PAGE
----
Zaycon has experimented regionally with selling some produce, Conrad says. For example, it bought all of the blueberries grown at one Oregon farm earlier this year and sold them in the Northwest. It also has offered small-scale sales of strawberries and peaches.

However, Conrad says, "We'll get into other things, but right now, we're concentrating on what works. And what works is meat."

The company operates a fleet of 13 refrigerated delivery trucks, about half of which the company owns and half of which it leases. It also owns two semitrailers and leases tractors when it needs to move large orders.

Conrad says the company stations some of its vehicles in cities around the U.S.—Phoenix and Atlanta, among others—and flies its drivers to those cities to drive them when goods need to be picked up and delivered.

The hottest markets so far for Zaycon Foods include Boise, Houston, Phoenix, Seattle, and Portland. In general, Kremin says, the company does well in the Northwest and Southwest, with sales building quickly in the Midwest and Southeast. The Northeast is its weakest market currently.

Kremin says the company has five drop-off locations in the Spokane-Coeur d'Alene area it uses routinely and has a solid customer base here.

Both Spokane natives, Conrad and Kremin are the company's majority owners. They recently took on an investor out of New York state, but decline for now to disclose the details.

Conrad says, "Before we took this investment, the only investment was $1,500 cash. For us to get bigger, we needed someone to help us financially."

Conrad's older brother, J.C. Conrad, came up with the idea for Zaycon Foods, and in December 2009, he launched the company with sales to friends and family. Initially, he had a business partner named Brandon Berezay, and the company's name came from the combination of the last part of Berezay and the first part of Conrad.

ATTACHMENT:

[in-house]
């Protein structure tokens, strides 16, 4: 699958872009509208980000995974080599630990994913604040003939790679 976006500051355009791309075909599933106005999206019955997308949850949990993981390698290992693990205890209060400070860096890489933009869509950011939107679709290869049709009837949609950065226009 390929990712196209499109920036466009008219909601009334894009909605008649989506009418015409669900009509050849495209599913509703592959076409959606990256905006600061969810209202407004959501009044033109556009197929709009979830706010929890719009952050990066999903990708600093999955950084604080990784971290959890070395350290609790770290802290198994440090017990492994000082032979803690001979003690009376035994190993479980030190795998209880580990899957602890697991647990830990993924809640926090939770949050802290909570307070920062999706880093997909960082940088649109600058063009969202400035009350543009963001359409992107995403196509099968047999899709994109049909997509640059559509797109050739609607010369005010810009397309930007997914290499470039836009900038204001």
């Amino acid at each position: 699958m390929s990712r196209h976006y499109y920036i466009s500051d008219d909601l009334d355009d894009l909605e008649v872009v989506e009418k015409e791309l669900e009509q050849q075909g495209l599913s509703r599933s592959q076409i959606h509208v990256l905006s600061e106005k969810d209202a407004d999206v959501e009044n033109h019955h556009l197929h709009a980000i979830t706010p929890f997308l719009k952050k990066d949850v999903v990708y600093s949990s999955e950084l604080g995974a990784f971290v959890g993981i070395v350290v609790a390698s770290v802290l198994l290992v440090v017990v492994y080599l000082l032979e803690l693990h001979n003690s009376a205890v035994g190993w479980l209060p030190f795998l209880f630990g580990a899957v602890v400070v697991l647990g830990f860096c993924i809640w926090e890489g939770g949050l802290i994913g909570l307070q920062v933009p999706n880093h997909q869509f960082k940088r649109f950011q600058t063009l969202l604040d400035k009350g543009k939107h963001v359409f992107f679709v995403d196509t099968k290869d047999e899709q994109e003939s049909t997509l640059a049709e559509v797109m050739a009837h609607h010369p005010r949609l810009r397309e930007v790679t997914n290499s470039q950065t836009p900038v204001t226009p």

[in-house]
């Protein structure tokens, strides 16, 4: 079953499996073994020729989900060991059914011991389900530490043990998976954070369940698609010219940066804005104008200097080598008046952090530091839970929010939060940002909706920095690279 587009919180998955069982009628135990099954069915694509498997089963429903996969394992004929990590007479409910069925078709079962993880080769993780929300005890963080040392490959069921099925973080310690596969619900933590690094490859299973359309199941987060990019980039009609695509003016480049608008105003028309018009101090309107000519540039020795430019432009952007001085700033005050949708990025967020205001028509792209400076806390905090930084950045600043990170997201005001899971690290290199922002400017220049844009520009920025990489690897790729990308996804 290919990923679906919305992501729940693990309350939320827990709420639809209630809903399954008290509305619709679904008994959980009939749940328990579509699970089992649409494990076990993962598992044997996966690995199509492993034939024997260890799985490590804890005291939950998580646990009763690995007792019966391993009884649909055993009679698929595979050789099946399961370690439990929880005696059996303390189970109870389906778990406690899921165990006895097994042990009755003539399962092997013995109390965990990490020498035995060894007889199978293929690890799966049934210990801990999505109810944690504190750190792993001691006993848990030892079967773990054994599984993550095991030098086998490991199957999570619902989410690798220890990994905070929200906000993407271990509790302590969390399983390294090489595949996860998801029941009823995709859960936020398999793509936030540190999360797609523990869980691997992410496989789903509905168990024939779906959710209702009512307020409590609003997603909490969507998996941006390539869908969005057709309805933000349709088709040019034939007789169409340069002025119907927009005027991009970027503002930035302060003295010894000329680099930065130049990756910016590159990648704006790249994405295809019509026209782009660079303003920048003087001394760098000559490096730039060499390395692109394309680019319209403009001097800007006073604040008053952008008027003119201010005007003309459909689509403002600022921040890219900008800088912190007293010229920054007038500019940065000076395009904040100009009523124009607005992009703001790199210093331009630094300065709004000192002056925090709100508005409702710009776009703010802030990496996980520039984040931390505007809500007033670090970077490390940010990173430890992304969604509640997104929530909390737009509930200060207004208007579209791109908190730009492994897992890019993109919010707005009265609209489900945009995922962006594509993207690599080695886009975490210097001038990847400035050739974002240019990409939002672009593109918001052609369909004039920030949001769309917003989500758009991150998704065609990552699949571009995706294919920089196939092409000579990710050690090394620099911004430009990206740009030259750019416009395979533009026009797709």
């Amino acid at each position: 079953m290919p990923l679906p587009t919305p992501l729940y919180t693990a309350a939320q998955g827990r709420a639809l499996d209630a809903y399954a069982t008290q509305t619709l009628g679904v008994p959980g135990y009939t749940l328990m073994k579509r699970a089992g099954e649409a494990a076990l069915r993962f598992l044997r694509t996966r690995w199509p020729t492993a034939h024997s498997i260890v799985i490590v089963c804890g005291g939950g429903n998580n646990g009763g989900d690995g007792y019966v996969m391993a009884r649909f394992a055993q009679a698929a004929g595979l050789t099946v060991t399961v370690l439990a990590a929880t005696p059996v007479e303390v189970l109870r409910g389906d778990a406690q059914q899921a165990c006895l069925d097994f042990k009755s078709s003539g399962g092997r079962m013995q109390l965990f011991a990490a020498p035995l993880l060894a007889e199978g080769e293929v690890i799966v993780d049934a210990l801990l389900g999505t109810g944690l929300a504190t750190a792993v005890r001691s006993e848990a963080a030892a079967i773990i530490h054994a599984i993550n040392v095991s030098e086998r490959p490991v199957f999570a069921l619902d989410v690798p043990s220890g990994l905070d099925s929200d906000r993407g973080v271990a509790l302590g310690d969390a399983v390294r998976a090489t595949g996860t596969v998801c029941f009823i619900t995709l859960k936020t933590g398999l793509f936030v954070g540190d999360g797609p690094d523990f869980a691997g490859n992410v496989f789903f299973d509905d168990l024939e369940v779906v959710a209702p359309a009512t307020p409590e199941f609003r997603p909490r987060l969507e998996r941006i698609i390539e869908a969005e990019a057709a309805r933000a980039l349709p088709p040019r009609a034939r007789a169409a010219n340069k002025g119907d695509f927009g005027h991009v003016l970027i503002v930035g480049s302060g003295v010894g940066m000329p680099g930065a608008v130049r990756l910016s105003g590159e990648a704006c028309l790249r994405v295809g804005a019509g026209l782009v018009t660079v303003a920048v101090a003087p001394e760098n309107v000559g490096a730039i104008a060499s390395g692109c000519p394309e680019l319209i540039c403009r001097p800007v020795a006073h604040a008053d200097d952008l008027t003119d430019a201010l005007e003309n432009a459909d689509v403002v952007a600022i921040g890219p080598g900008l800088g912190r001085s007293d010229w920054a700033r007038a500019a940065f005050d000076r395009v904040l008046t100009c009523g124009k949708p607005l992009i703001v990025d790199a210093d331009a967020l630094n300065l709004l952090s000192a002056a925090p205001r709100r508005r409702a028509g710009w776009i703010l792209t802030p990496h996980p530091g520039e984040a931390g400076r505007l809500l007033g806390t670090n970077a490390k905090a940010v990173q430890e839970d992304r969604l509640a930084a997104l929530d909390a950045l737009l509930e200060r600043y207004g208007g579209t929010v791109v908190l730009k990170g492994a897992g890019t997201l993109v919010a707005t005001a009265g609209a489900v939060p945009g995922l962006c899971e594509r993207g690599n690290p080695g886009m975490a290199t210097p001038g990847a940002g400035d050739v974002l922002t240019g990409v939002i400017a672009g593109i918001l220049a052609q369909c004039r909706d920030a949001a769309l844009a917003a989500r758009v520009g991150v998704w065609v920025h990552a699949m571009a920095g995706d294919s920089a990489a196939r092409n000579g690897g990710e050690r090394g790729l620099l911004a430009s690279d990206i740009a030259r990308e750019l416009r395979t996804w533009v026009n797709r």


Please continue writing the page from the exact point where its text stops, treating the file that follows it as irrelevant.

At the time, the younger Conrad was operating Mobile GSE LLC, which was involved in mobile emission reduction control, and Kremin was working in home construction. Conrad says Mobile GSE was struggling, and the housing market had slumped, so they decided to help out on Zaycon's second and third sales. After that, they began working full time in the business.

Berezay sold his interest within the venture's first six months, and the younger Conrad and Kremin bought out the older Conrad just over a year ago, Kremin says.

In the fall of 2011, Zaycon Foods held its first Chicken Across America event where it sold cases of boneless, skinless chicken breast nationwide. To garner exposure for the event, Zaycon delivered complimentary cases of chicken to 450 food-related bloggers nationwide and asked them to write objective reviews on the company and its product.

Conrad says the plan worked: The company pre-sold enough chicken to deliver to 340 locations in 48 states. Last year, the company's Chicken Across America sale made 700 stops in all of the states over a six-week period.

He says the company sold the chicken for $1.49 a pound in the first national promotion. It won't be going that low again, but because it buys in bulk, it keeps prices competitive, he asserts.

An average customer makes more than one order with Zaycon Foods in a year and spends $200 annually.

"Price brings them in, but quality keeps them coming back," Conrad says.

Linn  Parish
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Editor Linn Parish has worked for newspapers and magazines since 1996, with the bulk of that time being at the Journal. A Montana boy who has called Spokane home for some time now, Linn likes Northwest trails, Deep South foods, and lead changes in the ninth inning.